At first, the downscaling of the parameters of minimum temperature, maximum temperature, and precipitation was carried out using the two statistical periods of (1961-2006) and (2006-2018) and the large-scale NCEP variables as the inputs for the models of Artificial Neural Networks (ANN), LARS-WG, SDSM, and Change Factor method to determine the model’s error and evaluate its performance. For this purpose, the features and functions available in the programming environments of MATLAB, LARS-WG, and SDSM5.5.2 were employed after data normalization. The bootstrap confidence interval method and statistical criteria such as coefficient of determination (R2), Nash–Sutcliffe coefficient (NS), percent bias (PBIAS), and PRS were used to evaluate the performance of the models. Due to the suitable range of each one of statistical evaluation coefficients being within the confidence interval defined by the bootstrap method in the period of (1961-2006), the most appropriate climatic models were chosen for this from the selected AOGCM climatic model of the fifth report. In order to improve the accuracy of the chosen models in the period of (2006-2018) under the scenarios of RCP2.6 and RCP8.5, the most appropriate model for each AOGCM scenario was selected using the statistical indexes and bootstrap confidence interval method. In the next step, the chosen models of each climatic scenario were weighted using the MOTP approach for the final evaluation and selection of the model with the lowest uncertainty. Each one of these weights indicates the capability of each model in simulating the variables of minimum temperature, maximum temperature, and precipitation of the intended month, which was conducted in both scenarios of RCP2.6 and RCP8.5. The weights are presented as percentages, and the highest weight is 100, which is also considered the highest score for each model. The model chosen in this step conducts the downscaling and simulation of statistical parameters with lower uncertainty compared to the other AOGCM models and the downscaling models investigated in this study. In this stage, the confidence interval of the model (MPI-ESM-LR downscaled by the LARS-WG model) was calculated by the bootstrap method to ensure the efficiency of the chosen model. In order to analyze the accuracy of the model in downscaling the climatic elements, the number of station-months within the confidence interval was taken into account. In the last step, the climatic parameters predicted by the chosen optimum model (the model with the lowest uncertainty) in the future period (2020-2040) were compared with those in the baseline period (1999-2018). The changes in the precipitation, minimum temperature, and maximum temperature in the region were also investigated.
In the period of (1961-2006), among 20 AOGCM climatic models of the fifth report, the nine models of MIROC-ESM, CESM1-WACCM, CSIROC-MK3-6-0, EC-EARTH, GISS-E2-H, GISS-E2-R, MIROC-ESM-CHEM, MPI-ESM-LR, and MPI-ESM-MR were selected as the optimum climatic models in the drainage basin of Karaj according to the suitable range of each one of statistical evaluation coefficients for the models being within the confidence interval defined by the bootstrap method. More detailed investigations on the nine selected models in the (2006-2018) period under the RCP2.6 and RCP8.5 emission scenarios showed that the MPI-ESM-LR climatic model simulates and downscales the maximum temperature parameter in the two scenarios of RCP8.5 and RCP2.6 and the precipitation in the RCP8.5 scenario with the lowest uncertainty using the LARS-WG model. The GISS-E2-R2 model has similar performances on the minimum temperature in the RC8.5 scenario. Moreover, the EC-ERTH model simulates and downscales the precipitation with the lowest uncertainty. The three chosen models were weighted using the MOTP approach for the final evaluation and selection of the best model. The results showed that in most of the months, the highest weight percent in the simulation of climatic variables belongs to the MPI-ESM-LR model. This model is more capable of simulating the precipitation, minimum, and maximum temperatures in both scenarios of RCP8.5 and RCP2.6. Eventually, the confidence interval of the MPI-ESM-LR model (downscaled by the LARS-WG model) was calculated by the bootstrap model to ensure the efficiency of the chosen model. According to the results, it was found that among the 72 station-months, the average maximum temperatures in 62 cases were within the confidence interval.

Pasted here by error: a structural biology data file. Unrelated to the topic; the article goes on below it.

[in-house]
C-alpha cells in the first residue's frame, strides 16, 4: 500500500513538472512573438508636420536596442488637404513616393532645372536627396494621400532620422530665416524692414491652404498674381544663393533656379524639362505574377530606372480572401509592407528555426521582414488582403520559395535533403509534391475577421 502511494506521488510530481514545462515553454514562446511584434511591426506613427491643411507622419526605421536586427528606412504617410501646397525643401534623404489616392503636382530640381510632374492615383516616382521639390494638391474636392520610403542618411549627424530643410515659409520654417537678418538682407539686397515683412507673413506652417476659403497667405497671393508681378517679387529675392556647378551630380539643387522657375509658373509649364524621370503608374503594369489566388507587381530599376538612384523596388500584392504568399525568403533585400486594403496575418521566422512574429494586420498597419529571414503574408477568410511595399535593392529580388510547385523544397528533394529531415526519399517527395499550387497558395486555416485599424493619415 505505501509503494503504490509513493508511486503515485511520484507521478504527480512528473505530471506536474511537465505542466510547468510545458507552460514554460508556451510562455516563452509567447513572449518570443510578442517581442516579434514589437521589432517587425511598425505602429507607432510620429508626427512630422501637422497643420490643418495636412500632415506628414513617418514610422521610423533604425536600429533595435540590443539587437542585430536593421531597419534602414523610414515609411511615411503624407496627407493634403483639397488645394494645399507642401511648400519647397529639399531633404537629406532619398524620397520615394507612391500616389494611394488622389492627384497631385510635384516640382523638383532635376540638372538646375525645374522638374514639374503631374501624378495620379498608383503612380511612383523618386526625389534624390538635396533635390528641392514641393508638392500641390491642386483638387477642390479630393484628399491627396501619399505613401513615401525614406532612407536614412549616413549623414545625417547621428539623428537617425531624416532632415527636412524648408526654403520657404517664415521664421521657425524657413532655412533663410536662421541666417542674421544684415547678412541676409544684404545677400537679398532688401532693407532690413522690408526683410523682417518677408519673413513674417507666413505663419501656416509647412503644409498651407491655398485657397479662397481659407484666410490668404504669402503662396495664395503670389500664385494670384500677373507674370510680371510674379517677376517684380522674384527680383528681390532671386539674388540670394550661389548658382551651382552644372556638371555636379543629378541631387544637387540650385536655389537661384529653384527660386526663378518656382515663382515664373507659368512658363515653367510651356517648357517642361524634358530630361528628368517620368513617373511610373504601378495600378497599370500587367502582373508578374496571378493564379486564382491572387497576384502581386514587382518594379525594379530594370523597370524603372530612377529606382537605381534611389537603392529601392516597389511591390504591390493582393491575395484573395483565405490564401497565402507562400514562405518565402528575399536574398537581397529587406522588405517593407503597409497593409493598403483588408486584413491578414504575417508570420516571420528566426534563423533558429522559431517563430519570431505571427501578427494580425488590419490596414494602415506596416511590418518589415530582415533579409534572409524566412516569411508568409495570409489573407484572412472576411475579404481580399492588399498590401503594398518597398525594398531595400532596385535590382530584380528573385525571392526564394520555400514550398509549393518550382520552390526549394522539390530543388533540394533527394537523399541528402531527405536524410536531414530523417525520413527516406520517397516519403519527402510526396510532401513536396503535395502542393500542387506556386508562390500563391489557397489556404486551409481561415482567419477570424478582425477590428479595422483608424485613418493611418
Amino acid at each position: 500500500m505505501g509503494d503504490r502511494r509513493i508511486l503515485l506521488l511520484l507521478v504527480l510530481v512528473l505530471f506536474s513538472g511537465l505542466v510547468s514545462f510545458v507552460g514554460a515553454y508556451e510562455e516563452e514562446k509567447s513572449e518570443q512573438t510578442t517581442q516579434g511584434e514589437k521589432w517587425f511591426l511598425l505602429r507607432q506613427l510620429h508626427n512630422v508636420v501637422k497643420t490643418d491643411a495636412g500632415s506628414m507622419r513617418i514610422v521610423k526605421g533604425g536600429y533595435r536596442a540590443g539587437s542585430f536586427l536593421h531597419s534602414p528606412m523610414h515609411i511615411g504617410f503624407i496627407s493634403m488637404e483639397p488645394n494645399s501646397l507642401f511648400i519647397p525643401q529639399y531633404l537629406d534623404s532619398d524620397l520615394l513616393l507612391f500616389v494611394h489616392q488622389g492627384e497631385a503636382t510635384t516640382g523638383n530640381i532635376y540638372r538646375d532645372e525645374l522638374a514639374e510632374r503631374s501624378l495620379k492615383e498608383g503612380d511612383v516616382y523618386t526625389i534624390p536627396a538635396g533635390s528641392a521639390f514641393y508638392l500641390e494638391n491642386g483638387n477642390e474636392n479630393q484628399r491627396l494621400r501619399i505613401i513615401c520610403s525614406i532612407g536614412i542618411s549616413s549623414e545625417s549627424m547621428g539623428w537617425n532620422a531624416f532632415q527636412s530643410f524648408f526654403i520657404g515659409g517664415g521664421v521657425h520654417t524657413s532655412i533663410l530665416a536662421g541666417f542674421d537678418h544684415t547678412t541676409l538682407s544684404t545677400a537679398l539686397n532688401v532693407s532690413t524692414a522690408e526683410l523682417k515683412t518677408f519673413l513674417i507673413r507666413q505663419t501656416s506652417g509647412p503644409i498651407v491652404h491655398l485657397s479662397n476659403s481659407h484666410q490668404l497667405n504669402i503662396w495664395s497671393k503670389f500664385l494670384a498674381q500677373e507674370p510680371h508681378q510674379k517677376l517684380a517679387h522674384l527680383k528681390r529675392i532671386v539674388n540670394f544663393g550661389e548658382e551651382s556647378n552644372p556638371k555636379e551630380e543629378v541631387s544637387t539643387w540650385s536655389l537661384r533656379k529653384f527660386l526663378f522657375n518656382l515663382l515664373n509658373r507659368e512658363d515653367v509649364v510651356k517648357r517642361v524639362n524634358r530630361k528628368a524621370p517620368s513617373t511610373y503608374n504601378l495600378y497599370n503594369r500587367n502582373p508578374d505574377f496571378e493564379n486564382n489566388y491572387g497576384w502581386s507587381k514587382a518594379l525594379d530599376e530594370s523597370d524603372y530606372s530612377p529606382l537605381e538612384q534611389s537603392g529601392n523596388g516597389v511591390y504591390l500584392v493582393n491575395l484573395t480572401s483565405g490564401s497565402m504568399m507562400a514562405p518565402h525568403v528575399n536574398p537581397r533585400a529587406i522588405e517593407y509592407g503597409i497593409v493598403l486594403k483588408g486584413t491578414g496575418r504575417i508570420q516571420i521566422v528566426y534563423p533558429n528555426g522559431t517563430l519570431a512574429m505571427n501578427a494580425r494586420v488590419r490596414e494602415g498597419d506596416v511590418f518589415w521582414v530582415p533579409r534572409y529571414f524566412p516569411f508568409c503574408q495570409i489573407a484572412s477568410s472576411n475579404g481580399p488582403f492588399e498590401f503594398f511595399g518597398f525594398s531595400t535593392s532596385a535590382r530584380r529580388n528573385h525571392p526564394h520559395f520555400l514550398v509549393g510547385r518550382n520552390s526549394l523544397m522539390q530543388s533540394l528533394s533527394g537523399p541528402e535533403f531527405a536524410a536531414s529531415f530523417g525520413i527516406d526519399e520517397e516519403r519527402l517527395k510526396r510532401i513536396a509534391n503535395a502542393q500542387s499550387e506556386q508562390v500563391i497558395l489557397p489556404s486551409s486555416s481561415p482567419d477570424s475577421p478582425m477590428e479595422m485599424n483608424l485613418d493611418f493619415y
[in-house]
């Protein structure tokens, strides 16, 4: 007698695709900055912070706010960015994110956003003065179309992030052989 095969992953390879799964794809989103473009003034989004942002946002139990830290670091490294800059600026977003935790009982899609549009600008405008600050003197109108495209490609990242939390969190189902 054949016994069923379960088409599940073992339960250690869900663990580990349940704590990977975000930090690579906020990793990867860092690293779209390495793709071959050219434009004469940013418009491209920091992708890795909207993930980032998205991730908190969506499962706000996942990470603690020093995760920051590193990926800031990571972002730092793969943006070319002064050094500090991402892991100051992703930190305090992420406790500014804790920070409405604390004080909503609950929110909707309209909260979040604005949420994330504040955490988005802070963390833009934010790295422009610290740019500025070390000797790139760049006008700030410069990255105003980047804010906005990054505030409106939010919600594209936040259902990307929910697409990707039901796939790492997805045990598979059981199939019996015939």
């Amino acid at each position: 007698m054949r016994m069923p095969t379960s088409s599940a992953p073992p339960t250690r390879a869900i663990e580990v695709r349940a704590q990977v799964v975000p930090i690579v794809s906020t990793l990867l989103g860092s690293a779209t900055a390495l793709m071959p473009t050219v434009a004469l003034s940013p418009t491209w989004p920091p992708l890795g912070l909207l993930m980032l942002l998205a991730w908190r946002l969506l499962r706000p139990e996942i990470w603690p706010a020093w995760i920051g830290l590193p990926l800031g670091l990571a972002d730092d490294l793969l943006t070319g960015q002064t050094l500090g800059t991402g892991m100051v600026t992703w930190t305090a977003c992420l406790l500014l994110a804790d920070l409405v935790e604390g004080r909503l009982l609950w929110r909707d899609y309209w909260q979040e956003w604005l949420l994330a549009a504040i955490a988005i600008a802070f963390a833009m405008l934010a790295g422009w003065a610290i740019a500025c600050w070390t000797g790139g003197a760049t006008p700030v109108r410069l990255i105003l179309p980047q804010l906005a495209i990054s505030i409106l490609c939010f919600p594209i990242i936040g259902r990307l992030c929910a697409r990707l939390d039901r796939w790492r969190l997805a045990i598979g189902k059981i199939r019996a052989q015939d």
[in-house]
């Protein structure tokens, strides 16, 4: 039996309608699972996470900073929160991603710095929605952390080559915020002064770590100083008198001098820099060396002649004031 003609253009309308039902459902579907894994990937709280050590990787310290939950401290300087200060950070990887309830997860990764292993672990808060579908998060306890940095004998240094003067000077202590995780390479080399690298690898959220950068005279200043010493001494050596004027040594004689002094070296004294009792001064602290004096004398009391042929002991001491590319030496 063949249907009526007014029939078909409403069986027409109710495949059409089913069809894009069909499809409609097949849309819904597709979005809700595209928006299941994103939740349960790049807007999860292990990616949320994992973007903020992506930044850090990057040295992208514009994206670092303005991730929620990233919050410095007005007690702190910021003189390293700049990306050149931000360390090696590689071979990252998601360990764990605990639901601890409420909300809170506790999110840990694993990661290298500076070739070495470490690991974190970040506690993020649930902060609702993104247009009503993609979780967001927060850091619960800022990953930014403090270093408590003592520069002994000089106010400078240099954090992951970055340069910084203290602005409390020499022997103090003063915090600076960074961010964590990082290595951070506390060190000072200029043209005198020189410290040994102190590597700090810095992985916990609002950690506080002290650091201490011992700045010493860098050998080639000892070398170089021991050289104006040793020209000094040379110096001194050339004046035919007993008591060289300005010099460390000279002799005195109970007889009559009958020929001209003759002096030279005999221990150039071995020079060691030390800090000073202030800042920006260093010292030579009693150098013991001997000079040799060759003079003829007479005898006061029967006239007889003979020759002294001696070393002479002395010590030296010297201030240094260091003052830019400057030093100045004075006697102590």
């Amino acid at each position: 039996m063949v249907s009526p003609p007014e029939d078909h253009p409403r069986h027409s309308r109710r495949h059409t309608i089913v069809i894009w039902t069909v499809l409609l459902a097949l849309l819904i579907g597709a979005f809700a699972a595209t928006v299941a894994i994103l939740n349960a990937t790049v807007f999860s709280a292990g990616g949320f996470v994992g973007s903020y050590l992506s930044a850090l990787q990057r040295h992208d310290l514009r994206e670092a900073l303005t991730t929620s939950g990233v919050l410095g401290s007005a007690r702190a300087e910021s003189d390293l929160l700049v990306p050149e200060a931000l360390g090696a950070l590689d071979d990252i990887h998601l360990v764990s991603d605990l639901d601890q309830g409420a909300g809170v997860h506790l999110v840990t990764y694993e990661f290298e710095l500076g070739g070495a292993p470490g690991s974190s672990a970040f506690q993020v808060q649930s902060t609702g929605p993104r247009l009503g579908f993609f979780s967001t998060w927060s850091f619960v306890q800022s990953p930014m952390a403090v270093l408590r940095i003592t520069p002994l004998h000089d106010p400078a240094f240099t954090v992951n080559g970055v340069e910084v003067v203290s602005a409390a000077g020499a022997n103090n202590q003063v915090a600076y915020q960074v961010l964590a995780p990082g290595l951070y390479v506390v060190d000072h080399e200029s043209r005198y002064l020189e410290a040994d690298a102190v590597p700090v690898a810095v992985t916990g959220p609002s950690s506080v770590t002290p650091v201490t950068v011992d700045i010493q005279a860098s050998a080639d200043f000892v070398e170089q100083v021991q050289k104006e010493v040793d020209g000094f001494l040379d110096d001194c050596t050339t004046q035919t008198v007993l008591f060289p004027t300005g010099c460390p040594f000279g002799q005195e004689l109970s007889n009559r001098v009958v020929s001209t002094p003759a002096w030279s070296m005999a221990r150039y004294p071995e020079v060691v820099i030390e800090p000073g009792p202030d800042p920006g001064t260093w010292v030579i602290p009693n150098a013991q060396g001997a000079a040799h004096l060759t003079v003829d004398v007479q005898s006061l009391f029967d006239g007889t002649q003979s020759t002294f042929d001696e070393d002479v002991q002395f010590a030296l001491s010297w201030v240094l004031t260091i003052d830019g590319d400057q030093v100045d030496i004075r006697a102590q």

Furthermore, the monthly analysis of average and variance of the minimum temperature, maximum temperature, and precipitation showed that in most of the months, these parameters are within the confidence interval. This shows the high accuracy and low uncertainty of the selected model. In the next step, the parameters of minimum temperature, maximum temperature, and precipitation in the period of (2020-2040) were simulated and downscaled by the chosen model. The evaluation of results in this section showed that the minimum temperature would have a growing trend until 2040. The slope of the average minimum temperature curve in the studied statistical period under the RCP2.6 and RCP8.5 scenarios will increase by 0.02% and 0.08%, respectively. The most significant growth of this parameter was estimated to be +0.8ºC and +0.16ºC under the RCP2.6 and RCP8.5 scenarios in September and March, respectively. The precipitation in the RCP2.6 scenario has nor decreasing neither increasing trend. The statistics of Sen Test in the evaluated confidence intervals indicated that the average precipitation had decreased by almost 0.38 mm every year. The annual average in the RCP8.5 scenario has a significant decreasing trend with a slope of -1.31 mm in the low confidence interval (α = 0.1). The most considerable growth and reduction with the values of +0.45 and +0.63 in the slope of precipitation curve in this scenario are seen in July and October, respectively. This parameter has also a decreasing trend in the very high level of (α = 0.001) for the average maximum temperature in both scenarios. Based on the obtained results, this climatic parameter has a significant decreasing trend in the studied confidence intervals in most of the months. The largest reduction of this parameter under the RCP2.6 and RCP8.5 scenarios will happen in March and June by 0.20ºC and 0.14ºC.